The Pagans Shepherds of Humanity aka ‘The Pagans’ are a four-piece band hailing from West Bromwich, England. Formed in July 2016, they describe themselves as being on a’ Pagan voyage’, fusing elements of hip hop/punk/funk/jazz/metal/reggae to create their own unique sound. On the back of their recent Pagan Pilgrimage single, they’re bring their music to Manchester on July 16th as part of Manchester International Festival, so what better time to catch up with the band? Want to find out more? Then read on.

Tell us a little bit about yourselves. What’s the story behind The Pagans S.O.H and how would you describe your sound?

Marcus: Hello, we’re The Pagans S.O.H (Shepherds of Humanity). Me and Daragh got together after he heard me freestyling at a party a couple of years back and asked me if I fancied putting it to some music. We had a jam and came up with some riffs and stuff and The Pagans S.O.H was born. We were then joined by Connor (drums) and then a bass player. And then another. And another!

Daragh: Yeah, this is the thing; we can’t be pigeonholed and that’s how we like it really. We didn’t set out to create a generic sound, we set out to make music that has its own vibe, whatever that may be and wherever that takes us. It’s more exploratory than it is defined. I suppose we take a lot of influences from the music that our parents played when we were growing up and also from the area that we’re from. It’s a really diverse community and that’s reflected in the music that we make.

Connor: That’s why you can hear elements of punk through to funk, hip hop, ska and reggae. We just go wherever feels right. We’ve even got a song that has been described as country thrash.

What motivates you and inspires your music, aesthetic and vibe?

Daragh: Our individual musical tastes probably. Some of the old hip hop beats have inspired me in the past. They have a proper pureness about them that makes me want to use them in a new Pagan type way.

Marcus: Vibe wise, we just people to feel something and feel something that makes them feel good and that they’ve listened to something new. Someone recently reviewed us and said our gigs leave you feeling like you’ve run a 30-minute sprint.

I found it very hard to categorise your music into a specific genre, or even a mix of genres, though it has a real organic flow to it. What do you think that inability to ‘put you in a box’ means for the listener and for you as a band?

Daragh: Good question! Erm, yeah I think it would be far easier for us a band to conform to a specific style in terms of getting gigs with promoters and stuff. They always ask, ‘what’s your genre?’ same with festival applications. I know this gives our manager a headache as well! What we do know, though, is that everyone who watches us, no matter what their age or background or taste is, they have a great time.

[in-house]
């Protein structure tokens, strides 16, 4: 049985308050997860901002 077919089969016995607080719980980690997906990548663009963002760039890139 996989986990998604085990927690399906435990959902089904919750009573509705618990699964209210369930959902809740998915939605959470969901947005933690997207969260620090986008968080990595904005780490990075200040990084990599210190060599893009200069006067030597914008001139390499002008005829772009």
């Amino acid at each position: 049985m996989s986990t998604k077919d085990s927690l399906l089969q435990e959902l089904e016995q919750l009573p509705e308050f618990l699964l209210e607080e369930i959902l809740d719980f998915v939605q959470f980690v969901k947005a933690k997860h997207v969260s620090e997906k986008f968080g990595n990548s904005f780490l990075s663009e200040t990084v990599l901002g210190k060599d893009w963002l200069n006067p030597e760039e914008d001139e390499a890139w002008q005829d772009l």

Marcus: We cater for all tastes; we don’t want anyone to feel left out!

Are there any particular Black Country bands you feel an affinity with?

Connor: Gotta be Led Zep, hasn’t it! They’re the boys! There are also loads of ace bands emerging from the region at the minute. It’s a bit of a scene, I guess. Loving what the Methods lads are doing as well. They’ve got a real uniqueness about them.

Daragh: Found out that the frontman from Sigue Sigue Sputnik was from Walsall the other day as well. Mad.

What is your creative process when it comes to making music? Do you work together as a group for example? Do you work on music and lyrics simultaneously?

Marcus: I dunno, all of a sudden, words come together in my head and I feel compelled to get them written down. There’s no specific time or place or situation that it happens. It just happens.

Connor: Marcus usually drops some bars on us, from out of nowhere and then we jam it. It all just flows really well and fits into place. Daragh will then probably start riffing and we go from there. There’s rarely a time when one of thinks that this isn’t how the track should sound.

Daragh: This is probably the easiest part of The Pagans!

What’s up next for The Pagans S.O.H? Any upcoming gigs, new releases on the horizon, other projects?

Daragh: Festivals! Think we’re doing about 13 or 14 in total this year. We have Kendal, Tramlines, Macclesfield, Merthyr Rising and some Musicians Against Homelessness events and festivals, which is a cause very close to our hearts. We are also releasing a couple of tracks as well.

Connor: We released our second single Pagan Pilgrimage on the 4th of July, Pagan Pilgrimage. Gav Monaghan at Magic Garden Studios in Wolverhampton recorded it. It’s a lot different to our debut single Banananah, it’s probably closer to the Pagan sound as a whole than that.